Dr. Kissinger: For us a movement of the President is a matter of great complication. We would like to know whether the two dates we gave you are generally acceptable or whether while I am in China another date completely different will be proposed.

Ambassador Huang: That I can’t answer. I believe that in talking directly with the Prime Minister you can settle all these questions.

Dr. Kissinger: Perhaps you can tell the Prime Minister we will hold both dates, but it will be very difficult to have another.

Ambassador Huang: I’ll certainly tell him.

[Page 4]

(There was then some light conversation while Chinese delicacies, wine and tea were being consumed. The talk revolved around food and hospitality, concerning both of which Dr. Kissinger praised China. The Ambassador said that Americans were noted for their hospitality too. He said each country had its good qualities, although not all of them necessarily had good food. Note was also made that spaghetti was brought back to Italy from China by Marco Polo. Dr. Kissinger said that when Prime Minister Chou En-lai returned the President’s visit, he hoped the Ambassador would come also. The Ambassador noted that when he was Vice Minister he accompanied the Prime Minister to fourteen countries in Asia and Africa. Dr. Kissinger also remarked that concerning Japanese food he gets embarrassed to ask what it is sometimes, because he is not sure that he could then eat it.)

Ambassador Huang: I think the problems can be easily solved with the Prime Minister when you are in Peking.

I have another thing to say.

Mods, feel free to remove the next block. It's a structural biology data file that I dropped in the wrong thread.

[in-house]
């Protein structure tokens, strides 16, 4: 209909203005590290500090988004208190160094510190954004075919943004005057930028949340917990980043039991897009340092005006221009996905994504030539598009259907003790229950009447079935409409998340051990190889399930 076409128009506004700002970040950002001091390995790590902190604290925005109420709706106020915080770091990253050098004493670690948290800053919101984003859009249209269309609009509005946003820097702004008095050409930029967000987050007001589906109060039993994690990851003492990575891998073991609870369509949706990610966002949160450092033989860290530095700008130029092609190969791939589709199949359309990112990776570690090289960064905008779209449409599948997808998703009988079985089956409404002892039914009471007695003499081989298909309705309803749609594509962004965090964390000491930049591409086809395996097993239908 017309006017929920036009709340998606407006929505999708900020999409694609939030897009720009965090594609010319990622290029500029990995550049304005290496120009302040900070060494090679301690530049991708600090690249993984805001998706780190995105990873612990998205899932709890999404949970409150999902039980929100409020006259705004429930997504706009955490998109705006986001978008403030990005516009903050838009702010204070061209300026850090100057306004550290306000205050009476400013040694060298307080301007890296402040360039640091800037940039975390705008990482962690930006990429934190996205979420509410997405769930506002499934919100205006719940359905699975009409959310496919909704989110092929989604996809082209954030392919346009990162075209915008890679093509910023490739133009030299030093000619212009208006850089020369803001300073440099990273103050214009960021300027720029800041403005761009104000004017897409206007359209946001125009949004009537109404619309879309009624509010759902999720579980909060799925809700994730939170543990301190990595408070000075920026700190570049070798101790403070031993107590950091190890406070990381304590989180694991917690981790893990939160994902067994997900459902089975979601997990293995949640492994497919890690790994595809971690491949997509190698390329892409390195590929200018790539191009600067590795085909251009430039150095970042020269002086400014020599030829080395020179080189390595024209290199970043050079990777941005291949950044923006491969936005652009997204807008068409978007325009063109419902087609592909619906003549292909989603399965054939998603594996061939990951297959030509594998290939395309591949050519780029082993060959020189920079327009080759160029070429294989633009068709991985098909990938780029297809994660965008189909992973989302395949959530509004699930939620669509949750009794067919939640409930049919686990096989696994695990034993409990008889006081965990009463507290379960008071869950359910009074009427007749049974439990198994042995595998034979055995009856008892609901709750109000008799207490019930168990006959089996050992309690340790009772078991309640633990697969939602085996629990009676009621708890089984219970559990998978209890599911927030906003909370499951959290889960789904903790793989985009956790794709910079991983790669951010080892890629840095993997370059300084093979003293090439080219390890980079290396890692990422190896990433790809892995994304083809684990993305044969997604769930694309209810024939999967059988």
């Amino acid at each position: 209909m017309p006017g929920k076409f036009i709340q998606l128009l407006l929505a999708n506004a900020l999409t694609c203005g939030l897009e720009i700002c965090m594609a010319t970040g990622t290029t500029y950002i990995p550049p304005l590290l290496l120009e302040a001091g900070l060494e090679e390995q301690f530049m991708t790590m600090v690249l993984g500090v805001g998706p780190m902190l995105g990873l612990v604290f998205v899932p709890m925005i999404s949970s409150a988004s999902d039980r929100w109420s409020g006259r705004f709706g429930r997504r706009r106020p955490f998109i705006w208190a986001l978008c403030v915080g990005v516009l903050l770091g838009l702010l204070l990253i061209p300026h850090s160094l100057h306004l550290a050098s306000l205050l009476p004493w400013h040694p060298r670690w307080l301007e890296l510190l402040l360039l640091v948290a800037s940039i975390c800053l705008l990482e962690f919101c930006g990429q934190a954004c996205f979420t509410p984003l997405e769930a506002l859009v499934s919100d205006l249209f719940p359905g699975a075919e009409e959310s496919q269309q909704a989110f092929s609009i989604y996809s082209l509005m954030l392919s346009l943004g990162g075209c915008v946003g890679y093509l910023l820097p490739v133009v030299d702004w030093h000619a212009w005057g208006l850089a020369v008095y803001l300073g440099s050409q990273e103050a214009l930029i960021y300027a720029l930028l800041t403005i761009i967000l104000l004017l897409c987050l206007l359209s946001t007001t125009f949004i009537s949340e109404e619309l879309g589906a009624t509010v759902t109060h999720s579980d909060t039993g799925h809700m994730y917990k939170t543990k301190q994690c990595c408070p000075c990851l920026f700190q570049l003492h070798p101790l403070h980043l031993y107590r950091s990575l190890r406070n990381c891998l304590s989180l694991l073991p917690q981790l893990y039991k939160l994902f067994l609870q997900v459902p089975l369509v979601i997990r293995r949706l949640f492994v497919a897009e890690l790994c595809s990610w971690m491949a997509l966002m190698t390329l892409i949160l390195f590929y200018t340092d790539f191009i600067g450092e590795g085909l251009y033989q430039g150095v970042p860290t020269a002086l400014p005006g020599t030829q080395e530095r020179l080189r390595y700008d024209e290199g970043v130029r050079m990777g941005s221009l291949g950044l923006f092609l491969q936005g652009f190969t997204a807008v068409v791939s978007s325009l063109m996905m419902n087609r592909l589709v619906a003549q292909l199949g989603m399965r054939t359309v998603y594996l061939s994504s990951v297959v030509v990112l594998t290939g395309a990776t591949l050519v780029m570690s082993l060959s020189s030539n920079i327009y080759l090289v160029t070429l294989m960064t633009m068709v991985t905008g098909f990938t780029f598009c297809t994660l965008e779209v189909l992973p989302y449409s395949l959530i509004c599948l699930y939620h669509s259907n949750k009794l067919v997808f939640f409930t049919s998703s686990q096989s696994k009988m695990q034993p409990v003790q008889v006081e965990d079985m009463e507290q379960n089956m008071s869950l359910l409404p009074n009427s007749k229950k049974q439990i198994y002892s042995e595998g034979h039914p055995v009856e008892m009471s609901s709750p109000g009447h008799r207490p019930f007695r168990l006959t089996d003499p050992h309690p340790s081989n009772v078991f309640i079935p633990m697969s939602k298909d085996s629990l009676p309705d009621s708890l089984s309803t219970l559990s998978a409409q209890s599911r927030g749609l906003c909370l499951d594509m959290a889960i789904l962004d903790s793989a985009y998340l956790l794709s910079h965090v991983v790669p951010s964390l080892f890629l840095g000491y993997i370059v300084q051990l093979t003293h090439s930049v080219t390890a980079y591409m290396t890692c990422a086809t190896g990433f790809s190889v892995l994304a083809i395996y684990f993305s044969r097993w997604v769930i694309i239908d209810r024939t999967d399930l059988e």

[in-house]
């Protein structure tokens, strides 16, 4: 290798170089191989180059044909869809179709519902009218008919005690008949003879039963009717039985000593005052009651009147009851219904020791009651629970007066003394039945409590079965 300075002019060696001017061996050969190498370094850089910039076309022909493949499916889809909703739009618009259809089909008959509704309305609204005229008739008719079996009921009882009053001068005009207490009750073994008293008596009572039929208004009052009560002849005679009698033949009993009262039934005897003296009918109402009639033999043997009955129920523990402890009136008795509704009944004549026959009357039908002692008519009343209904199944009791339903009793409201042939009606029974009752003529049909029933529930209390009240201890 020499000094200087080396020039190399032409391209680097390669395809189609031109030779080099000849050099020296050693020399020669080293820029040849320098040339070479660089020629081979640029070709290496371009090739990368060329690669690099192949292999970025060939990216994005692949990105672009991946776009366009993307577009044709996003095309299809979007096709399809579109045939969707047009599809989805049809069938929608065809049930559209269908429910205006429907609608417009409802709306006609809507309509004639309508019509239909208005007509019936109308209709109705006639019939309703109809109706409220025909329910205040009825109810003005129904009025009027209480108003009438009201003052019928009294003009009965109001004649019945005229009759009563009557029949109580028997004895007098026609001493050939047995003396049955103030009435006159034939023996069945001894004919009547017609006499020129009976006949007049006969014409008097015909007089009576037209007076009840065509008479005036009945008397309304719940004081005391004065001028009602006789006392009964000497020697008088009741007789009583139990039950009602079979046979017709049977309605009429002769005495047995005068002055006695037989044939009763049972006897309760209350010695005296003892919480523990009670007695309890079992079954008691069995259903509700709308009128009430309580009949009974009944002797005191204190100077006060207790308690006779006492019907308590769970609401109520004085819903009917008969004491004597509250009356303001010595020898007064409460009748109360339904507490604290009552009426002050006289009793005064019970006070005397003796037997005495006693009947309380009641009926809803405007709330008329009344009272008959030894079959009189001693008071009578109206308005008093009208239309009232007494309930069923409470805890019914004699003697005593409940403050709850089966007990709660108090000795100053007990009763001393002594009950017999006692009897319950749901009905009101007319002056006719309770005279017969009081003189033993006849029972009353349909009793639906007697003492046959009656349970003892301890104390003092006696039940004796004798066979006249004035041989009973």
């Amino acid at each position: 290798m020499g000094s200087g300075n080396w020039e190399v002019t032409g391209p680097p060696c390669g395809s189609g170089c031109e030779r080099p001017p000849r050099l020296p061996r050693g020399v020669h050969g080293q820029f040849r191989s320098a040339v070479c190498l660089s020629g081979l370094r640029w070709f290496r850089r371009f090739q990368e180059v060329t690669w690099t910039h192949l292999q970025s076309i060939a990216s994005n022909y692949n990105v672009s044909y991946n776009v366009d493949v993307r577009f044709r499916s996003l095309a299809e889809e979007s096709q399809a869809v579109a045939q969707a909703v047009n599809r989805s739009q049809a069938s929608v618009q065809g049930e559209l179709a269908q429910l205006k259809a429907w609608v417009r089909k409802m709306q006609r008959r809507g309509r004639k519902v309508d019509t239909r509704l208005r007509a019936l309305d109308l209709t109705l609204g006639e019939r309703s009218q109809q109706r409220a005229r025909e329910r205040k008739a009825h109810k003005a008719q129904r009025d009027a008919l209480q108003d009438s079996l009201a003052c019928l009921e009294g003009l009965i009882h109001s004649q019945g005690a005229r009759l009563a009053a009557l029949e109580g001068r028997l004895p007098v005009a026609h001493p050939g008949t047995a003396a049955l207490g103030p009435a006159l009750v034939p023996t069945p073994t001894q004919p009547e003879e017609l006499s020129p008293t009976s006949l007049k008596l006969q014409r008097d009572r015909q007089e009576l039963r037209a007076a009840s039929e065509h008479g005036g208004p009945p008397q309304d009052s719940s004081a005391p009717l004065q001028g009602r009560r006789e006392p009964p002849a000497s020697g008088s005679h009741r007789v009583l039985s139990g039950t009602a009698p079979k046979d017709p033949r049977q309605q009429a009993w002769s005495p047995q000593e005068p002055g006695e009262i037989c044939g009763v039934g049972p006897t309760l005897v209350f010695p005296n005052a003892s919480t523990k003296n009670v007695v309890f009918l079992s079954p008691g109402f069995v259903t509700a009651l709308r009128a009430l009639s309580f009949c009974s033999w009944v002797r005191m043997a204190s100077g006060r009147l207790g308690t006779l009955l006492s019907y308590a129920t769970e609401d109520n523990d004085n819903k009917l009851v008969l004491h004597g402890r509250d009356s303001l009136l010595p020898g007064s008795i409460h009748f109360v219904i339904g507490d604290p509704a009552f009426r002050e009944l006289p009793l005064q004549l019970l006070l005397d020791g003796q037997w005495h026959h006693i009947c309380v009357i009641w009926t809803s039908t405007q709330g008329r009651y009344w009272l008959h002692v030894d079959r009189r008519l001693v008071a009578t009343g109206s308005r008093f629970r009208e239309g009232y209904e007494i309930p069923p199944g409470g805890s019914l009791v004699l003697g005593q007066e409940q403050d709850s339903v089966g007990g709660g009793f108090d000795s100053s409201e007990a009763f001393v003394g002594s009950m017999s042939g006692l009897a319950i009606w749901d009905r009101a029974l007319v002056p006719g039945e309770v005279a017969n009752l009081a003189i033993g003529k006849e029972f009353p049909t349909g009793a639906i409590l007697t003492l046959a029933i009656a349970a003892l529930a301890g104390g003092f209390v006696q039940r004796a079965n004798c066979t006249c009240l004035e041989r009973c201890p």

Dr. Kissinger: I noticed you have another piece of paper.

Ambassador Huang: You raised the question last time, concerning your proposal about another channel. It seems to us for the moment that there is no need to use the Ottawa channel. If it is necessary to be further considered, then this question may be discussed under certain circumstances during Dr. Kissinger’s visit.

Dr. Kissinger: This was only for emergency. For normal business we want to use this channel. Our suggestion was only for unusual circumstances when it is difficult to use Paris. We can discuss that when I am in Peking.

There are a number of things that I would like to cover concerning my visit.

We will give you an answer on the announcement of the visit and the text within a few days.

I have always been very honest and meticulous with the Prime Minister and therefore I want to inform you of what may happen. As I told you last time, we are constantly receiving Soviet approaches now about this [Page 5] or that negotiation, and we have always informed you immediately. We do not inform them of our conversations with you. And the Prime Minister should know that they do not know from our sources that I see you and what I discuss with you. One reason is that no American sources know I am talking to you except the President. (Ambassador Huang laughs.)

As I told the Prime Minister and as I told you on August 16, the Soviet Union has made several proposals to us about a possible visit to the Soviet Union. We have told them that we would not visit the Soviet Union until after we have visited the People’s Republic of China. However, we expect that Foreign Minister Gromyko, who is arriving in the United States on September 19, will bring a formal invitation. Since we have already delayed our answer for three months, it would be difficult to delay an answer again because they have met all our conditions regarding outstanding negotiations. And to be quite honest with you, the reason we had proposed September 21 or September 22 for the announcement was so that whatever we and you announced would not appear as a reaction to the visit of the Foreign Minister.

Gromyko comes to the United Nations, not to the United States, but it is customary on each visit to the United States that he visit the President. (There followed some discussion in Chinese among the Chinese.)

Ambassador Huang: That means you propose to announce the visit on the 21st?